State preserves another 3,000 acres of farmland

 

With state, USDA and Kent County funds, this Clayton farm was added the state’s farmland preservation program this year at a total cost of $346,508. Originally a 1,500 acre tract of land, the easement was able to preserve 317 acres. The Department of Agriculture noted that 3,039 new acres were added to the preservation program this year at a cost of nearly $4.2 million. (Delaware Department of Agriculture/Stacey Hofmann)

DOVER — There’s a bittersweet joke made among the state’s farmers that goes: “Delaware soil grows houses better than corn.”

Often, farmers looking to expand their acreage have to do so in competition with developers. That, in turn, drives the land prices up and can potentially drive out agricultural investment.

While higher land prices, increased population and a broadened tax base can be seen as benefits to the economy, few in the state would like to see that benefit come at the cost of agricultural activity — still one of Delaware’s biggest industries.

On Thursday, the Delaware Department of Agriculture (DOA) released its annual report that catalogs the new acres of easements selected to be brought into the state’s farmland preservation program.

This is the 21st consecutive year of easement selections by the Delaware Agricultural Lands Preservation Foundation.

According to the DOA, interdepartmental collaboration this year led to the largest round of preservation in several years — 3,039 acres were added this year, bringing the total to more than 124,000 acres of farmland permanently preserved statewide.

Much of the acreage was added to the program due to matching funds provided by the USDA Natural Resources Conservation Service Agricultural Conservation Easement Program (ACEP), New Castle County and Kent County Levy Court.

“I am proud to announce the largest round of Delaware farmland permanently preserved through the Delaware Agricultural Lands Preservation Program in the last several years,” said Delaware Secretary of Agriculture Michael Scuse.

“I want to thank the state Natural Resources Conservation Service staff, as well as the Washington, D.C. staff in helping us to obtain funding that we haven’t had for several years. I also want to thank New Castle County and Kent County for their contributions and commitment to preserving farmland.

“It is because of the importance that the General Assembly and the Governor’s office have placed on this program and through the cooperation of our partners, that we can make it possible to keep Delaware land in farming.”

In this round of easement selections there were three farms in New Castle County, 18 in Kent County, and 13 in Sussex County preserved, according to the DOA.

The Delaware Agricultural Lands Preservation Foundation approves applications using a ranking system that seeks to maximize benefits for taxpayers.

The Foundation does not own the land, but rather purchases landowners’ development rights and has a permanent agricultural conservation easement placed on the property.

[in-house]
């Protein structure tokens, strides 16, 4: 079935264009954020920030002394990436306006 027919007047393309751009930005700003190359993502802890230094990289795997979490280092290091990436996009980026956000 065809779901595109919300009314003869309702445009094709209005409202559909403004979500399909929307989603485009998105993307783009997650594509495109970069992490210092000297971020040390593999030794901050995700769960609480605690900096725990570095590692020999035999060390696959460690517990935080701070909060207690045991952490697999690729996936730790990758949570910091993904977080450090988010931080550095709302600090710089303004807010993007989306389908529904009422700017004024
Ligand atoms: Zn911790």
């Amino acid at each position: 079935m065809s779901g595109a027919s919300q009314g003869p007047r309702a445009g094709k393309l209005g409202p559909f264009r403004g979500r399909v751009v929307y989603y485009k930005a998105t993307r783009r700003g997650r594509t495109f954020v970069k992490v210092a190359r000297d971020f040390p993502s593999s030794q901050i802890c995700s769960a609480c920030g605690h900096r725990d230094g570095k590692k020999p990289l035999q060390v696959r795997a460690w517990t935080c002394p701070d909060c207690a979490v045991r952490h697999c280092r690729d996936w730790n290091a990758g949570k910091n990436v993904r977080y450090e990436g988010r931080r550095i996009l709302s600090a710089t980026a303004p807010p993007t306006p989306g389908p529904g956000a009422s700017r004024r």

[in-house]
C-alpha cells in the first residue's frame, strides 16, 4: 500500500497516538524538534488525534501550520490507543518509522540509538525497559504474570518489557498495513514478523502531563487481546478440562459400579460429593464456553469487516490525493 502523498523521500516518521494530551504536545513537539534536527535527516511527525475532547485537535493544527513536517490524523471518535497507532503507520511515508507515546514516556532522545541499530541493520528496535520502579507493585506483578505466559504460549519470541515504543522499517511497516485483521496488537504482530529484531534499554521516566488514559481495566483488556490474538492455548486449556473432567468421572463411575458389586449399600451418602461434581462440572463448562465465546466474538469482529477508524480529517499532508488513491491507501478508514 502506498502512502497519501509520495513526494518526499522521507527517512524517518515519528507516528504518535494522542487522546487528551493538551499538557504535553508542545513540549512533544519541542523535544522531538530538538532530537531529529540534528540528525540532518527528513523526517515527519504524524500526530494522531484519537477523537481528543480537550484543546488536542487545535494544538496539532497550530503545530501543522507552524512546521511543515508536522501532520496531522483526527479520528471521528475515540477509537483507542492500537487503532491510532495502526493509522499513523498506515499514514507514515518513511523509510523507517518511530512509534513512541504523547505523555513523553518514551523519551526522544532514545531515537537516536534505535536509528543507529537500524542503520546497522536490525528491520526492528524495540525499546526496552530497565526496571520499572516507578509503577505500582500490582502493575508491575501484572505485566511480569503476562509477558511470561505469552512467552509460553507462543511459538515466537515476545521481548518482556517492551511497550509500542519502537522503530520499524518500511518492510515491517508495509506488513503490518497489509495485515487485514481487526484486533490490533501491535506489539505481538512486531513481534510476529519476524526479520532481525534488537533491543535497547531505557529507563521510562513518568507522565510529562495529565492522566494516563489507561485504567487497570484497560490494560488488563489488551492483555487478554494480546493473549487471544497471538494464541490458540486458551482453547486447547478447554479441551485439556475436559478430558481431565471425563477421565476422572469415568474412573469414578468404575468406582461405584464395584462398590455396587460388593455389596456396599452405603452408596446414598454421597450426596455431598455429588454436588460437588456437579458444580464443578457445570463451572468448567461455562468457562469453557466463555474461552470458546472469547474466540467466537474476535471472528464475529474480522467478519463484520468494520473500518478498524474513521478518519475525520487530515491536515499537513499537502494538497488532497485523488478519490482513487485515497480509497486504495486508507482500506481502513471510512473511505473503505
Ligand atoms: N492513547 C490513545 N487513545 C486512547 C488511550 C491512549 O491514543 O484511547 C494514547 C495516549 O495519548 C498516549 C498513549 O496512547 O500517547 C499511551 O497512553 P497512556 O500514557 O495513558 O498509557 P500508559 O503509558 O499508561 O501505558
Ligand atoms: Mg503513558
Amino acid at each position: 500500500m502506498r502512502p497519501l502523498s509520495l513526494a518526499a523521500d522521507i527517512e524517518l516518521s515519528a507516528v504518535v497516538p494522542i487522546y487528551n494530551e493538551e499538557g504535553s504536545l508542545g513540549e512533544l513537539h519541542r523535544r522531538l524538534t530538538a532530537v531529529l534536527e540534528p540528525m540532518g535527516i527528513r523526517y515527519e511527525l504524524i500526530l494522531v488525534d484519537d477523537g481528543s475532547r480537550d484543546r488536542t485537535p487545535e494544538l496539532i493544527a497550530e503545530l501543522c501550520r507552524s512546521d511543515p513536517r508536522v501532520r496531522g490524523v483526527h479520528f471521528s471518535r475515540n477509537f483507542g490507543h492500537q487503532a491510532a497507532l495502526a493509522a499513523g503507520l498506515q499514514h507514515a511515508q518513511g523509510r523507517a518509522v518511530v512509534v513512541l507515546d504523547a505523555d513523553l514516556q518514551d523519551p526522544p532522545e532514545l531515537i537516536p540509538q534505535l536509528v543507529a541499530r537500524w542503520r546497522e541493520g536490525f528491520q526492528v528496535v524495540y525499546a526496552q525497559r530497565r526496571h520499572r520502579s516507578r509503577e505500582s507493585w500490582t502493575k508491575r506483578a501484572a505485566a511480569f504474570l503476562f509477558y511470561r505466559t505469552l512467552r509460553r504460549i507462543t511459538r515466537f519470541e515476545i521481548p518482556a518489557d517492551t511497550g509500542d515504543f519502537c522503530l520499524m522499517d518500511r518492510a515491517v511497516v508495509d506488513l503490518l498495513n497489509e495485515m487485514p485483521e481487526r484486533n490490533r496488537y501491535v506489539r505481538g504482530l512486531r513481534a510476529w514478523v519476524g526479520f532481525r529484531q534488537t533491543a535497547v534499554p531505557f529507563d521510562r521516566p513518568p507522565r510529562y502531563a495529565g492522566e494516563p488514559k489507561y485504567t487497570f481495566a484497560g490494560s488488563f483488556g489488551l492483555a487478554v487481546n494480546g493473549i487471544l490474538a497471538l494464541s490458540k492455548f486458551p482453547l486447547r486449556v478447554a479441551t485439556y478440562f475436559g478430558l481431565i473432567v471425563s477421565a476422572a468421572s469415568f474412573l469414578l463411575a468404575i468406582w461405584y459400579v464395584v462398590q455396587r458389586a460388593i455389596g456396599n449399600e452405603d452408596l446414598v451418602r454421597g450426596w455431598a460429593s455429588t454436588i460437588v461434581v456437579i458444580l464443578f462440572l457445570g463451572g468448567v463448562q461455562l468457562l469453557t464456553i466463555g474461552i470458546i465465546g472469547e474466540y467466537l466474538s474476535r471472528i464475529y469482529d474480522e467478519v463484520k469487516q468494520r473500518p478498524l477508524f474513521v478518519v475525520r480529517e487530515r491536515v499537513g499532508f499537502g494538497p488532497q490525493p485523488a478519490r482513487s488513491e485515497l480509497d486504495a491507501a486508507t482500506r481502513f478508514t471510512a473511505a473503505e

According to the DOA report, almost $4.2 million was spent this year on the new easements, which they claim comes at a 74 percent discount on average.

County governments can choose to partner with the state program and add county funds to select properties in their areas, leveraging state resources for a bigger impact.

The report notes that New Castle County contributed $194,389 to help purchase development rights on one farm, while Kent County contributed $101,232 to partially purchase development rights on 10 properties.

“We are very pleased to once again partner with the Delaware Department of Agriculture in the preservation of significant working farms in Kent County,” said County Administrator Mike Petit de Mange. “This year, our collective efforts will permanently preserve 10 additional farm properties involving over 600 Acres for agriculture. We see this as a wise investment in the future of our number one industry in Central Delaware.”

The statewide program made its first round of easement purchases in 1996, and has since preserved 21 percent of New Castle County farmland, 37 percent of Kent County farmland and 16 percent of Sussex County farmland.

Preservation eligibility

To become eligible for permanent preservation, DOA spokeswoman Stacey Hofmann said that interested farmers need to have their farmland voluntarily placed in a preservation district for 10 years first, before selling an easement.

“At the end of that 10 years they can decide whether or not to apply to be permanently preserved,” she said. “Being in that district means for 10 years that acreage can’t be used for anything other than agricultural production.”

Delaware currently has more than 53,000 acres of farmland in those preservation districts. Selling an easement in an economic boon to the applying farmer, but it also secures their land for future generations, Ms. Hofmann said.

“A lot of the farmers just want to know that their farms will always be farms,” she said. “They’re very committed to their land. Even if the farmer sells the farm, the easement will be on the deed so the land is perpetually preserved. No matter who buys it, it can’t be developed for anything other than agriculture.”

For the taxpayer, the easements preserve open spaces, protect the agricultural industry and reduce “development sprawl” that can increase infrastructure costs, Ms. Hofmann said.

“A new farmer who needs land or and existing one looking to expand won’t have to compete with a developer on the cost of this land with easements on it in the future because only a farmer will be looking to buy it,” she added.

“So, with the savings from the land purchase, the farmers are able to reinvest that money into their operation — it adds a positive ripple effect to the state’s economy.”

Reach staff writer Ian Gronau at igronau@newszap.com

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